Monday, July 30, 2012

A correspondence with a colleague on our nonlinear topology/geometry project

We are not resting on our laurels, but rather are continuing to work on new ideas and extending our work to more general cases.  In the process, we call get confused about the physics of the system, and try to find ways to picture what is going on that gives insights into how a system may behave under various conditions.

In working on this project, I realize that I spend lots of time writing emails to colleagues and students about various aspects of the work.  An email may come in at 10:30 at night because my collaborator is hot to figure something out and wants insights.  I too write emails at weird hours asking students for more details on something they observed in an effort to test my newest crazy ideas.  This is not a line of work for those who want to sleep soundly.  Being excited about physics is the best stimulant.

Anyway, today I took a two-hour break to play floor hockey and found a series of emails from a collaborator who is very excited (as am I) on the new direction of our work and the new physics that is implied.   Since we are moving into new territories, many things are not well mapped out, so we have to navigate partially by instinct.  I occasionally like to post excerpts from emails to give readers a sense of the kinds of exchanges that we have in the process of working on a project.  Here is my response to an exchange about a new quantum graph that we are working on, as shown above.

An excerpt from my email response (edited for typos and names removed):

First, I think there is a big difference in taking the limit as the prong length goes to zero and actually having a zero prong length.  In the former, I think that you get a broken vertex, because as the wire gets shorter, the end of the wire is getting closer to the vertex, so indeed the wavefunction on the prong must get vanishing small as the prong length goes to zero.  Then, this will look identically to a break in the loop.  Of course, when there is no prong, you get the traveling wave solutions.  So it is interesting that the limiting case yields a very different result than the case without the prong - again a statement about topology.  As long as the prong is there, no matter how short, the topology is of a loop-star.  Get rid of a prong, and then it is just a loop!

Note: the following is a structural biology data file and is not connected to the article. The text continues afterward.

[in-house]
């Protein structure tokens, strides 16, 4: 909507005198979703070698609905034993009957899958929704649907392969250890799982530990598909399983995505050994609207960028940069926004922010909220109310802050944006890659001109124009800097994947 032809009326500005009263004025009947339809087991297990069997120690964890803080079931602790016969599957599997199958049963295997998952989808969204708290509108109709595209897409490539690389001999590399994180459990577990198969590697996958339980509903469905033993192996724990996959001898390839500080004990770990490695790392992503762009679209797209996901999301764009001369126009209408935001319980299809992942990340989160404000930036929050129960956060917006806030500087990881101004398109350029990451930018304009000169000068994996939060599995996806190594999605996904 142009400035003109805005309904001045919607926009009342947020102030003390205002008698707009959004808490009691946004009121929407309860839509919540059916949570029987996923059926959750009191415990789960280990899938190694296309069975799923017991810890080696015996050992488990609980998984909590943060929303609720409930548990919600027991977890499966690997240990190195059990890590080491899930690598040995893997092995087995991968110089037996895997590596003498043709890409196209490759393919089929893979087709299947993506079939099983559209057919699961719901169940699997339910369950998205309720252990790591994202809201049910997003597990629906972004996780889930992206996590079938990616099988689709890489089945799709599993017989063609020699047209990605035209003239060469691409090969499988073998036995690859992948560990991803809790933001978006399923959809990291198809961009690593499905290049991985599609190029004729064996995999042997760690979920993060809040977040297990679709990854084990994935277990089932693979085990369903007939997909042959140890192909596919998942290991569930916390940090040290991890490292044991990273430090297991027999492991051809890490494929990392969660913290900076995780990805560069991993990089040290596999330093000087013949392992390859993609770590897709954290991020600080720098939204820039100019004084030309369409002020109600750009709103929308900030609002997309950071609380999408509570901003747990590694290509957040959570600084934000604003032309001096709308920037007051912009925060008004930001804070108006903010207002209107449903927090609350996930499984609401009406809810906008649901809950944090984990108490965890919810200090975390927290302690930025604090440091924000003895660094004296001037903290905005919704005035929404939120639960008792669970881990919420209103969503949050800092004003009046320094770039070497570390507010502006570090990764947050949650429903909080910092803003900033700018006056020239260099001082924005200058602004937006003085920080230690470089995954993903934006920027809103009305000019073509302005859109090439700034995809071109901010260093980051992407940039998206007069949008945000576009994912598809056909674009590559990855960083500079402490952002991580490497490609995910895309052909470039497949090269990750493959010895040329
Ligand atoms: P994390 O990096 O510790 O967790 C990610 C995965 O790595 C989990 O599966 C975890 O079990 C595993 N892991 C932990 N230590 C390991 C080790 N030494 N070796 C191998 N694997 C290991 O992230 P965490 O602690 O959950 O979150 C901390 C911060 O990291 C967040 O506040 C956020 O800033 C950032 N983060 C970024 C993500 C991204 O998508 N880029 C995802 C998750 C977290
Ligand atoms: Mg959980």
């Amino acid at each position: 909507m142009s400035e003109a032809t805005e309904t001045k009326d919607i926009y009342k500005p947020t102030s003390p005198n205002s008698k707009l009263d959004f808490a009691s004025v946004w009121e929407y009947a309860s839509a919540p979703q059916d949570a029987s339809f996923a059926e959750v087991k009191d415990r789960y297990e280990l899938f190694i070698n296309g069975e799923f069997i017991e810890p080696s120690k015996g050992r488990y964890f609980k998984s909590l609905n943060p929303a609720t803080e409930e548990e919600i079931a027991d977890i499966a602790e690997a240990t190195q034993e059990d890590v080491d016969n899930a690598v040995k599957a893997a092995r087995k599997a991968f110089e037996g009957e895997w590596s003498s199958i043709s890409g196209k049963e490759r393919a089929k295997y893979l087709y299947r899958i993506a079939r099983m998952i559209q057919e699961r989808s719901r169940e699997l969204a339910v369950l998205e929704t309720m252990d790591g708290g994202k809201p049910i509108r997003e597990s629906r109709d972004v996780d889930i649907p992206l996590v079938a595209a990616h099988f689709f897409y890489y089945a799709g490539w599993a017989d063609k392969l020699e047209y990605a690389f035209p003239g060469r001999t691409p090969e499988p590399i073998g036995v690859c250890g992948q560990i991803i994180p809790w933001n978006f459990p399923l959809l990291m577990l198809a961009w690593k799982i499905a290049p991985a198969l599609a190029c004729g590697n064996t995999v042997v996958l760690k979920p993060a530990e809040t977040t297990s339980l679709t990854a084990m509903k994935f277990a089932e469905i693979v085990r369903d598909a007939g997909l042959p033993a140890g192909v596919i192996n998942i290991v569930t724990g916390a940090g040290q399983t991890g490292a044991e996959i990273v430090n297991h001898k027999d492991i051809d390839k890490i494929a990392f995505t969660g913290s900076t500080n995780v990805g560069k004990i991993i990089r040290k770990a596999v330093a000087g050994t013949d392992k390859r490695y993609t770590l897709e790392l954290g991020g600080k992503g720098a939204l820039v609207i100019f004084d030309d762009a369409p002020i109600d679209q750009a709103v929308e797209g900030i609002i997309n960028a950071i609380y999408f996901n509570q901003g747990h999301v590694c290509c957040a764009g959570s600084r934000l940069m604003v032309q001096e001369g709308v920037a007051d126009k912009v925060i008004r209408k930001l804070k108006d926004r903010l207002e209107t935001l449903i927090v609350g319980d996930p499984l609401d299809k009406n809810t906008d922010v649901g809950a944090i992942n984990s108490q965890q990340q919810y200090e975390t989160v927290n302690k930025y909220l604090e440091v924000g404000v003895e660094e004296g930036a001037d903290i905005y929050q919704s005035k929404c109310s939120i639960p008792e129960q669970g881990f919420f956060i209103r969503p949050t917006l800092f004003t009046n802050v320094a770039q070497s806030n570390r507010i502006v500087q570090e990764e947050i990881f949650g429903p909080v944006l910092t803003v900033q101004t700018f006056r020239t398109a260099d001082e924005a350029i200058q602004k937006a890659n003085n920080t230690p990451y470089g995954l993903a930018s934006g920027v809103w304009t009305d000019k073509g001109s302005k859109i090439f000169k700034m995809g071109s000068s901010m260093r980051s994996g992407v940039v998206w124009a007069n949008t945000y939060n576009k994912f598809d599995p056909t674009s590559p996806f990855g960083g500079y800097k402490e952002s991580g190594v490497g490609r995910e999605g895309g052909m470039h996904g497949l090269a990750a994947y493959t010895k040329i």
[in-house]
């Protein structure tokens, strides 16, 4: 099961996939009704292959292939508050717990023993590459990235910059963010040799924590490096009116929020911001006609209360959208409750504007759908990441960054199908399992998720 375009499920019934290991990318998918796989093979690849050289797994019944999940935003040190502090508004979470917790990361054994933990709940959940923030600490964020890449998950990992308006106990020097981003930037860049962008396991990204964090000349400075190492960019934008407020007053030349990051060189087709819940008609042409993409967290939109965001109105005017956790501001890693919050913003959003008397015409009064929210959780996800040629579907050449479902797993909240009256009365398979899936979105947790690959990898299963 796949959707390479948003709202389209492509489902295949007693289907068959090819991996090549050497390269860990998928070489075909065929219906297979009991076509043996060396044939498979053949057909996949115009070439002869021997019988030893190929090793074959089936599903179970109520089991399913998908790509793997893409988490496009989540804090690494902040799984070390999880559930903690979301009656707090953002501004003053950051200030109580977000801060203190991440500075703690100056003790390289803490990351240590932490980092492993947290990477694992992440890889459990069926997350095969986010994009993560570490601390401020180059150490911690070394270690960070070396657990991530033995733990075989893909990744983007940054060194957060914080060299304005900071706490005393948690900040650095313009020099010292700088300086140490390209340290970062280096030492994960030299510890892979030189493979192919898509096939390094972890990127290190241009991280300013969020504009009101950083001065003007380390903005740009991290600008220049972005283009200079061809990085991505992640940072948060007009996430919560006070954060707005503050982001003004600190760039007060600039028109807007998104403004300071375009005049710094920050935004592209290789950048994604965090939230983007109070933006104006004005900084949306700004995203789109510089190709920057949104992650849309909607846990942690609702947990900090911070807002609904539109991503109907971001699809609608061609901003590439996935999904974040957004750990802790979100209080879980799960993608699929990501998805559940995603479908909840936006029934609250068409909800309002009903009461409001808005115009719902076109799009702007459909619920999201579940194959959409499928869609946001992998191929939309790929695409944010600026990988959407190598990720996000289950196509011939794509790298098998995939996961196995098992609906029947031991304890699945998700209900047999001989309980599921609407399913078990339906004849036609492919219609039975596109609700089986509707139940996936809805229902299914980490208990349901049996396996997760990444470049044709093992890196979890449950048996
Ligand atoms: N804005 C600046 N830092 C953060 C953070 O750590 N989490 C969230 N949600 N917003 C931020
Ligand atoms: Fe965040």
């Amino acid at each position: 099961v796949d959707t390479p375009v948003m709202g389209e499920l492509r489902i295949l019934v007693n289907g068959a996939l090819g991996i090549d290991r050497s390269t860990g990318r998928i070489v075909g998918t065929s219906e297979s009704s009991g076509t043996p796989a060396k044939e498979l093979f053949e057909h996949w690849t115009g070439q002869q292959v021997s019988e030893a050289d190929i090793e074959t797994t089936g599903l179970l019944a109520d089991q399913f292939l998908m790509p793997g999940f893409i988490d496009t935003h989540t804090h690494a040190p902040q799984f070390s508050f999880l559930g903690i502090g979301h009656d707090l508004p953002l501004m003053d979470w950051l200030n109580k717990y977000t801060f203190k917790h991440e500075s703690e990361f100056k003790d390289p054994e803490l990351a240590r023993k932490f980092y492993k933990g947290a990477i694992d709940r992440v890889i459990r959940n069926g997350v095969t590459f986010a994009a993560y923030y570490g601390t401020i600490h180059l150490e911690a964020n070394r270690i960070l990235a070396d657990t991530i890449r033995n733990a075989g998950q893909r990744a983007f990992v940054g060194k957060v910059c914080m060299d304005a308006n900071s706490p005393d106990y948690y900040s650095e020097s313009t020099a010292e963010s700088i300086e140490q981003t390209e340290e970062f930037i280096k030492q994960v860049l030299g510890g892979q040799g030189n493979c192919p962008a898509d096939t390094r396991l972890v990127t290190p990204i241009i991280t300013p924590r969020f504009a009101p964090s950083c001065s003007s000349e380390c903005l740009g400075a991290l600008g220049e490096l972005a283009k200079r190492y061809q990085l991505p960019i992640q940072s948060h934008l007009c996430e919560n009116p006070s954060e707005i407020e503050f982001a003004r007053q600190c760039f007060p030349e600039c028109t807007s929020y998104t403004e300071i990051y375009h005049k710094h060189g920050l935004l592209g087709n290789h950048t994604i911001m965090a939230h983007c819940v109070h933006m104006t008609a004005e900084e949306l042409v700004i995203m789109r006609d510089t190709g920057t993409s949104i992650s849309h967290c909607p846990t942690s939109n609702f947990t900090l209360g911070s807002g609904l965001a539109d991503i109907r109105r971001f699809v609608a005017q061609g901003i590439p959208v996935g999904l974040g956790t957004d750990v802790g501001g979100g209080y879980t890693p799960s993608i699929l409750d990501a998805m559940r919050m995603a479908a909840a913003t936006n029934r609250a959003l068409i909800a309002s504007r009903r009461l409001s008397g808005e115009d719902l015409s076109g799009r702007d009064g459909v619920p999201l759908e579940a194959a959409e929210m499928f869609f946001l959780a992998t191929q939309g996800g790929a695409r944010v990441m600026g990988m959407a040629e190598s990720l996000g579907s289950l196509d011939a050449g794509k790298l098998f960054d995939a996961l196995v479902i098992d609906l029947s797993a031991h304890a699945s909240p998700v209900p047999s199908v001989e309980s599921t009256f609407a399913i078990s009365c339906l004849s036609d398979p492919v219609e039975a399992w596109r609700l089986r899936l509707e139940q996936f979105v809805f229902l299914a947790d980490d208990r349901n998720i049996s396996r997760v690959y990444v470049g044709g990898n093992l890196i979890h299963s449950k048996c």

I am a little confused about what you are saying with regards to the ground state energy.  So, let me just make a point that may not be related at all to what you are saying.  If I have a prong with zero wavefunction, the loop cannot have a constant wavefunction, i.e. the wavefunction with n=0.  By continuity, the amplitude of the constant wavefunction will be zero, so there is no particle in the system.  So, I believe that in a loop, you have the zero-energy wavefunction but as long as a prong is there, you will not have a zero-energy wave function.

However, you bring up an interesting possibility of a wavefunction in which there is zero wavefunction in the prong and a standing wave in the loop in which there is a node at the prong.  This seems to be alright in terms of the continuity of the wavefunctions, and probability current is certainly conserved.  So unless there is another constraint that I am not seeing, this looks reasonable.

The problem is that this may be a legitimate wavefunction, but not an energy eigenfunction and is therefore not a stationary state.  Forcing this kind of state would be like having a particle in a box wave function, let's say with multiple nodes.  Having the wavefunction oscillate to he left of the node, then zeroing it to the right of the node obeys all the boundary conditions, but, this is not an energy eigenstate.

So, I think I will stick with my original assessment, though now I have thought about this for an additional 10 minutes for a total of 15.  I am not confident in my view because I have not done anything with paper and pencil, just picturing things in my head - a very dangerous activity!

These kinds of discussions do not come out of the graduate students until the point that they are getting ready to graduate.  Only then does a light bulb turn on, which makes them get it.  Once they become very useful and great fun in terms of being intellectually stimulating, they leave for greener pastures.  Then they can start to challenge and stimulate their new advisers.

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